Too many physicians who own their own medical practice treat most or all of their income as employee compensation instead of company profits. This could cost them thousands.
Are you an owner of a medical practice taxed as a flow-through entity, such as an S corporation? Likely you are. We would estimate that 70% of medical practices operate as S corporations.
As such, you may be paid both as an employee of the practice — receiving a W-2 — and as an owner of the practice — through a K-1 distribution. The key difference between these two incomes is that you pay FICA (Medicare and Social Security) tax on the income earned as an employee but not necessarily on K-1 profit distributions.
While the large Social Security portion of FICA phases out after income of $110,100 in 2012, the 2.9% Medicare tax has no phase-out. Also, it is scheduled to increase to 3.8% in 2013 under the Patient Protection and Affordable Care Act signed into law in March 2010.
While this is only a 2.9% to 3.8% tax in 2012 and 2013, we have seen poor advice here cost physicians $10,000 or more each year, every year of their career. Over the course of an entire career this can amount to nearly half a million dollars of capital lost for no good reason!
Let’s look at two examples. Do you see yourself in any of these?
Situation 1: W-2
r. Smith is part of a three-doctor cardiology practice. He earns about $400,000 annually as a cardiologist. He calls the other two doctors “partners,” but technically they are co-owners of the practice, an S corporation. Each month, Smith gets paid $20,000. Then at the end of each six-month period, he gets another $80,000 based on the practice’s performance.
His accountant deems both the monthly and semi-annual payments to be salary payments. Thus, he pays Medicare tax on all $400,000 for a tax of $11,600. This, of course, is in addition to state and federal income taxes, property taxes, etc. If he works for 25 years earning the same income, he will have lost over $550,000 in Medicare taxes, assuming a 5% growth rate.
Situation 2: W-2 and K-1
Down the road, Dr. Jones is in the exact same economic situation. However, his CPA treats the monthly payments as W-2 wages and the semi-annual payments as K-1 distributions of the profit earned by the practice. Thus, he pays Medicare on $240,000 for a cost of $6,960.
If Jones works for 25 years earning the same income, he will have lost about $330,000 in FICA taxes, assuming a 5% growth rate — an improvement of over $220,000 over Smith.
Rule of thumb
Obviously, any of you reading here would not want to be Smith. Yet, we are continually astounded to see so many physicians come to us in the same position. They are having all, or most, of their income treated as W-2 when much of it is earned because of the profitability of the practice rather than the doctor’s personal services.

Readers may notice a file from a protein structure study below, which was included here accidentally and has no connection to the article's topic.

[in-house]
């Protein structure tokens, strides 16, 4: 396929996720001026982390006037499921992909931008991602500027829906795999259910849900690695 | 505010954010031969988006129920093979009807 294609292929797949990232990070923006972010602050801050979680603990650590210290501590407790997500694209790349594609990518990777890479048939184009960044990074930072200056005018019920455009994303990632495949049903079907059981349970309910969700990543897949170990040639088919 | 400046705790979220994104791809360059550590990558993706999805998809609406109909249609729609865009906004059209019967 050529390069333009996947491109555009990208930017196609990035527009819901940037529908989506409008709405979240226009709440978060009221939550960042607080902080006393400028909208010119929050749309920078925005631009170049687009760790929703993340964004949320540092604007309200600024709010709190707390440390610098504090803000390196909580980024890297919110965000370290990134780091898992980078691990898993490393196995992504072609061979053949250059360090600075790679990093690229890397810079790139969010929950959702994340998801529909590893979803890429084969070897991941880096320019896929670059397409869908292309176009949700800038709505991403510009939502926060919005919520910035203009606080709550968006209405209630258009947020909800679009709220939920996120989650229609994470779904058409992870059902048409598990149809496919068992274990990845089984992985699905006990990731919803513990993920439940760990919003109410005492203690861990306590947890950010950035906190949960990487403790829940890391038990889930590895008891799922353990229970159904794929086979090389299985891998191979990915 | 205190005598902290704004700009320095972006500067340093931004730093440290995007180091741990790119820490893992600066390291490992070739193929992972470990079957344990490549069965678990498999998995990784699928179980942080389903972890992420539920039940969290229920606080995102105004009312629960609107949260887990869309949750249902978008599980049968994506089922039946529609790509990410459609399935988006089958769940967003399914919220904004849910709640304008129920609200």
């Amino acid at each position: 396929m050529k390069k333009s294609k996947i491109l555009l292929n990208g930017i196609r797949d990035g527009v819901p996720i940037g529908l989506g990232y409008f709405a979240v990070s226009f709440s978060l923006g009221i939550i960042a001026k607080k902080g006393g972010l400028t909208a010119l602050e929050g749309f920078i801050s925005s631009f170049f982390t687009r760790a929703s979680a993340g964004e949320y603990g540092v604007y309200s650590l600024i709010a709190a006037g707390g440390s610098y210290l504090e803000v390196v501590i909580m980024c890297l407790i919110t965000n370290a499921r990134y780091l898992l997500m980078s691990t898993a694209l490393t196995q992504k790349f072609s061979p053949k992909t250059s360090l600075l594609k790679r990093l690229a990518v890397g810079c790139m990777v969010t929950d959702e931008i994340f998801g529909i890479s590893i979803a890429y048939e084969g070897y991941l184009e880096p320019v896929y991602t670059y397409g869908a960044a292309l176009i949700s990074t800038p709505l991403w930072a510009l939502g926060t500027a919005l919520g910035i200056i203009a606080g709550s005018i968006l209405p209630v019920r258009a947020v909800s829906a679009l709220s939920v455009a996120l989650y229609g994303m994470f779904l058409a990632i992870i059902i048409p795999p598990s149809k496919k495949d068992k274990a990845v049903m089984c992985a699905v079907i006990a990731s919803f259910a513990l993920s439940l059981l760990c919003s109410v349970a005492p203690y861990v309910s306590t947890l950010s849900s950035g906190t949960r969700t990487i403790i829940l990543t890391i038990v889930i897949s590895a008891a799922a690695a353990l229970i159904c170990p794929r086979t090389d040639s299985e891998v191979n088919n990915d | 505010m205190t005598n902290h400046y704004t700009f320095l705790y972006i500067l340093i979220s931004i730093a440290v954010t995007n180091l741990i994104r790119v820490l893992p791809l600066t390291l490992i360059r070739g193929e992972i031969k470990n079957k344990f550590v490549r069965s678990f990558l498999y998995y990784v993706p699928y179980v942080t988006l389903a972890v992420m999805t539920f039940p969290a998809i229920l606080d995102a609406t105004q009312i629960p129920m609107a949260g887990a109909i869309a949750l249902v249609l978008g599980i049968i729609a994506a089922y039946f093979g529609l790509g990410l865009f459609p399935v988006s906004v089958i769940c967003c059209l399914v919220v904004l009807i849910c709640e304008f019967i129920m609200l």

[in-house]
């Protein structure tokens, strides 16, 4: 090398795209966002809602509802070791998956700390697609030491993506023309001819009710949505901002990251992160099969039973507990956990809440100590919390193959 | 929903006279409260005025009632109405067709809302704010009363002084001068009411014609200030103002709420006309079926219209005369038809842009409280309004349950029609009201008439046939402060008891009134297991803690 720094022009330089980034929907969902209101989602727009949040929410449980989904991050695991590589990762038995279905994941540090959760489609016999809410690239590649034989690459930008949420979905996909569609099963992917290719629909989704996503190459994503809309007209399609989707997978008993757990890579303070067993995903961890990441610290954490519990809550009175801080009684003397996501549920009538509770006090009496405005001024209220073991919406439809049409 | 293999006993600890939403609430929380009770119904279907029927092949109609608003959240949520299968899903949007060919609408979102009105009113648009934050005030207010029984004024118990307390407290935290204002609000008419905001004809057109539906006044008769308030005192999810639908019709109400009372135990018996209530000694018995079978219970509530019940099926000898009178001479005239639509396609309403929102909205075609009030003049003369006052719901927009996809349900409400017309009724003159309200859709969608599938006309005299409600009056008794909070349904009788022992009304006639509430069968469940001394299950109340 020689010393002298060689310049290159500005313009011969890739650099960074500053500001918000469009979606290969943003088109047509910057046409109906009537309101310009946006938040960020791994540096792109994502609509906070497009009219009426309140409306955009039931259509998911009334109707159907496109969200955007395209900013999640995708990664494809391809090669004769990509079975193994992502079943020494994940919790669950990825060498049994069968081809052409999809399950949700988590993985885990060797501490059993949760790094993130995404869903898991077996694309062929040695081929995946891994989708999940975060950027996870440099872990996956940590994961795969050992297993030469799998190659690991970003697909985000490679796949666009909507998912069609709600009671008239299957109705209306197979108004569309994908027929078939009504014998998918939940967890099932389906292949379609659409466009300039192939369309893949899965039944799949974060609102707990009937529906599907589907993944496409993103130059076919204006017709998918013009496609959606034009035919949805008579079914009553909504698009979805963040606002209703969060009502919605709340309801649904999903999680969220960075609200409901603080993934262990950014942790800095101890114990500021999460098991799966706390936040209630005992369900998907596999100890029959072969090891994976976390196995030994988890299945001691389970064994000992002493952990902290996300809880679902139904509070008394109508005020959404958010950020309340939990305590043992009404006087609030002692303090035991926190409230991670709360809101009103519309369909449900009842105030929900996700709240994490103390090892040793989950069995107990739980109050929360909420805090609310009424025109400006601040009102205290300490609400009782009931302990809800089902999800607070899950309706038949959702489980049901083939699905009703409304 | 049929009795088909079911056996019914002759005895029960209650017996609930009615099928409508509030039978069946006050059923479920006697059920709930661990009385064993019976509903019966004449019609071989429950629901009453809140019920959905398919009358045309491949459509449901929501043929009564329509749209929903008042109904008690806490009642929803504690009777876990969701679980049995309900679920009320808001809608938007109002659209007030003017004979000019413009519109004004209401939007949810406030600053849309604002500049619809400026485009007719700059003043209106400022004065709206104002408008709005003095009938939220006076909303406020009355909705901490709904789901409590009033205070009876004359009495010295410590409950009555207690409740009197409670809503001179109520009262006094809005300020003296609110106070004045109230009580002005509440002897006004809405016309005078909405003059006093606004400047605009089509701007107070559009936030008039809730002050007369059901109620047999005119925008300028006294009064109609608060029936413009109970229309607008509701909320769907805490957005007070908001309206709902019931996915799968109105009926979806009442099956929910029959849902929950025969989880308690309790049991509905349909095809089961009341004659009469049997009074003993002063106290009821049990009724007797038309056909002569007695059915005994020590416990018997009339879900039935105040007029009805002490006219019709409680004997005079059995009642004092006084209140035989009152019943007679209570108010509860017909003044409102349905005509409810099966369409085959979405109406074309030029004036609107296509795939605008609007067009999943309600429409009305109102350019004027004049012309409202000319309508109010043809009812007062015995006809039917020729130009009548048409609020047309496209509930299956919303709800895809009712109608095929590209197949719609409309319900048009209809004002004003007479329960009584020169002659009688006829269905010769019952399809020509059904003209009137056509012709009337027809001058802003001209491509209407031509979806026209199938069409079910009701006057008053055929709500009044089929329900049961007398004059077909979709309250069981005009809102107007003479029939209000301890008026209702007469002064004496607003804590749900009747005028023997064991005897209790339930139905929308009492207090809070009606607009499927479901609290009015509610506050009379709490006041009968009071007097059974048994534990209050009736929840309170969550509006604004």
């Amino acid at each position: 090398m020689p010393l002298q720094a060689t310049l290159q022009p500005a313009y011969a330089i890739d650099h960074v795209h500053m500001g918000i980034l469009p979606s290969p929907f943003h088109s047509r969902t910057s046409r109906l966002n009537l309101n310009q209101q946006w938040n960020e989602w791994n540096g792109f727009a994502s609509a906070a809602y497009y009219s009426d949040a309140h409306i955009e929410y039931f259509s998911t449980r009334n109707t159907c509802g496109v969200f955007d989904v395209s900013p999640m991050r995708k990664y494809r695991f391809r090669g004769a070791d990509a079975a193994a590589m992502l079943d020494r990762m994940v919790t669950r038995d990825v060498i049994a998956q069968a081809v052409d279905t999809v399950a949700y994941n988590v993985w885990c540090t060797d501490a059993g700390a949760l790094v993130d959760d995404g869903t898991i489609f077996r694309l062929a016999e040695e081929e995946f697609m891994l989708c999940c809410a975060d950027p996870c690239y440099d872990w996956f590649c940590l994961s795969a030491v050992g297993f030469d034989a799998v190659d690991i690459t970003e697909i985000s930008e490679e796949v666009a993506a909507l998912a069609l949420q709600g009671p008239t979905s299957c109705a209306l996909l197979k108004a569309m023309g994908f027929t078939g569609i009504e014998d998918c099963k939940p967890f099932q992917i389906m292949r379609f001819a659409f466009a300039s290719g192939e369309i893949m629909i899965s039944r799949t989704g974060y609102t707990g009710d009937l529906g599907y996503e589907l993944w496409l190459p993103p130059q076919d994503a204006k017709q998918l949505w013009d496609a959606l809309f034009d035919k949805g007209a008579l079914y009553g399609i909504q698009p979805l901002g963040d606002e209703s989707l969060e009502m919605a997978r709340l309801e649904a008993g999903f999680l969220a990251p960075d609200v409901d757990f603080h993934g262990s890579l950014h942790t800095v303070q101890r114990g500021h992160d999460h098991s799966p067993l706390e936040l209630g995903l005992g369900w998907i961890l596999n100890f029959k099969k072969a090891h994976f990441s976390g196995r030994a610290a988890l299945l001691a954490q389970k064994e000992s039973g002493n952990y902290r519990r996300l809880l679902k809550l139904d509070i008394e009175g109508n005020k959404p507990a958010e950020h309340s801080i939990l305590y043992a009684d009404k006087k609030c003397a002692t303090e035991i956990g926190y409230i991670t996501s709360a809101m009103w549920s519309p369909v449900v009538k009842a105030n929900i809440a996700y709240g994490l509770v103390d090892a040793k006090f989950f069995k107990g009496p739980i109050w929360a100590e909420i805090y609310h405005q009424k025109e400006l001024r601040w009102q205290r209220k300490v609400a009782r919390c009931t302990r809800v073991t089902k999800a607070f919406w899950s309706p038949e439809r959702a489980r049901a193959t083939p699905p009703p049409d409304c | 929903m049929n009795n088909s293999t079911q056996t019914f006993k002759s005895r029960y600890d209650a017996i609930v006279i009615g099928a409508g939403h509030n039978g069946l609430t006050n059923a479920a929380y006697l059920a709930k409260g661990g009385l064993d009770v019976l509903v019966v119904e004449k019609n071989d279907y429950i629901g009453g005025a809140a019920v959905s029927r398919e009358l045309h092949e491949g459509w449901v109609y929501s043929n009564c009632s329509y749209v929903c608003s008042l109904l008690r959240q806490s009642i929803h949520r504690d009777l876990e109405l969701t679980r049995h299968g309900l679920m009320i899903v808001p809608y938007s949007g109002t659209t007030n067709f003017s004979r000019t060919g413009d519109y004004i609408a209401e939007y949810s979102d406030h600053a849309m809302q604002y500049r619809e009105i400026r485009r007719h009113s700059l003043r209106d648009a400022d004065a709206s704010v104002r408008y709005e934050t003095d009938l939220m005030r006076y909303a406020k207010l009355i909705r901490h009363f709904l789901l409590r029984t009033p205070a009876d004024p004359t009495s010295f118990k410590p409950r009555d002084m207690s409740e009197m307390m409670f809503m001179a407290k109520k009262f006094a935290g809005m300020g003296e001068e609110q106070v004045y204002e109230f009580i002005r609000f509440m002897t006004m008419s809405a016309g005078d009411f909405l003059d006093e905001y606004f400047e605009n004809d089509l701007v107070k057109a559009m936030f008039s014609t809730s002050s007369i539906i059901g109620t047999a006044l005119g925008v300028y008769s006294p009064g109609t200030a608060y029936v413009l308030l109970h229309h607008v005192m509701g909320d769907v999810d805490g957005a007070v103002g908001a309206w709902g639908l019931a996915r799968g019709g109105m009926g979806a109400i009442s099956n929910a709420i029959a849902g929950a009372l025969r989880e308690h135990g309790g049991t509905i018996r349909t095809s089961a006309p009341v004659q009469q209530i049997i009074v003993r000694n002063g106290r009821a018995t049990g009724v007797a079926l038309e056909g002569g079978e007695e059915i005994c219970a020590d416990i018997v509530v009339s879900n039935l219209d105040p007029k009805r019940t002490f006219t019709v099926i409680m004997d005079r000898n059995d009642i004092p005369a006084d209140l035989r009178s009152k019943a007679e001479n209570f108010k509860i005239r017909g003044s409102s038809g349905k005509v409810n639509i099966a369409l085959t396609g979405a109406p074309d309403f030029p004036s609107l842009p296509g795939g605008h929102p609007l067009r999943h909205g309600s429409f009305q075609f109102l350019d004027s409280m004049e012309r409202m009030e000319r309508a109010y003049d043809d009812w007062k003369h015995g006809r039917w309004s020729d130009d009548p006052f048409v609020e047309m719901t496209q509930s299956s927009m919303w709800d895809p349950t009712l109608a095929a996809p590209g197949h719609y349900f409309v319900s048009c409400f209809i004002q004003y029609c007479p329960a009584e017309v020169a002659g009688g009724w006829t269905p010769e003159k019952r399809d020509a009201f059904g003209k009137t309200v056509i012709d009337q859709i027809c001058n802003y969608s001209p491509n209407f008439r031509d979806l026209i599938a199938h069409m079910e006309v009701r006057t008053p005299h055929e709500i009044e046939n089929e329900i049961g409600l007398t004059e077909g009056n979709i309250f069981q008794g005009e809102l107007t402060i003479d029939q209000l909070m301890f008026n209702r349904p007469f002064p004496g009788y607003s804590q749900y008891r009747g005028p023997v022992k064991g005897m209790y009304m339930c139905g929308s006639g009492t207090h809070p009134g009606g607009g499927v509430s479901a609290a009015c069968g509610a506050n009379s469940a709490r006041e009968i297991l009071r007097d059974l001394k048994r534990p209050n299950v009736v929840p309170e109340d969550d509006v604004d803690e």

Wouldn’t all of us prefer to be in Jones’ situation? If we are allowed to be, yes. So, the question really is: What are the tax rules that govern this situation?
There is a simple rule of thumb to determine how much income should be treated as W-2: the amount one would need to pay an associate physician with the same training to come join your practice.
The rest of your compensation can be characterized as distributions. One CPA, practicing for over 20 years, commented “this is what I do for my clients, and when the issue has been discussed in audits over the years, the IRS finds it very difficult to argue that our client should be paid more on their W-2 than a staff member doing the same job.”
Looking again at the examples above, Smith could easily attract another cardiologist to his practice paying $250,000 salary. This would allow him to avoid Medicare tax on $150,000, which means saving over $4,000 annually. Not coincidentally, Jones is in the right situation.
As hard as physicians work, throwing away hundreds of thousands of dollars over a career — for no good reason — is a shame. Yet it happens every day.
David Mandell, JD, MBA, is an attorney, author of five books for doctors, and principal of the financial consulting firm OJM Group. Carole Foos, CPA, works at OJM Group as a tax consultant. They can be reached at firstname.lastname@example.org or (877) 656-4362 for a free consultation to discuss 2011 taxes. You can also call for a free (plus $5 S&H) copy of
For Doctors Only: A Guide to Working Less and Building More.
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This article contains general information that is not suitable for everyone. The information contained herein should not be construed as personalized legal or tax advice. There is no guarantee that the views and opinions expressed in this article will be appropriate for your particular circumstances. Tax law changes frequently, accordingly information presented herein is subject to change without notice. You should seek professional tax and legal advice before implementing any strategy discussed herein.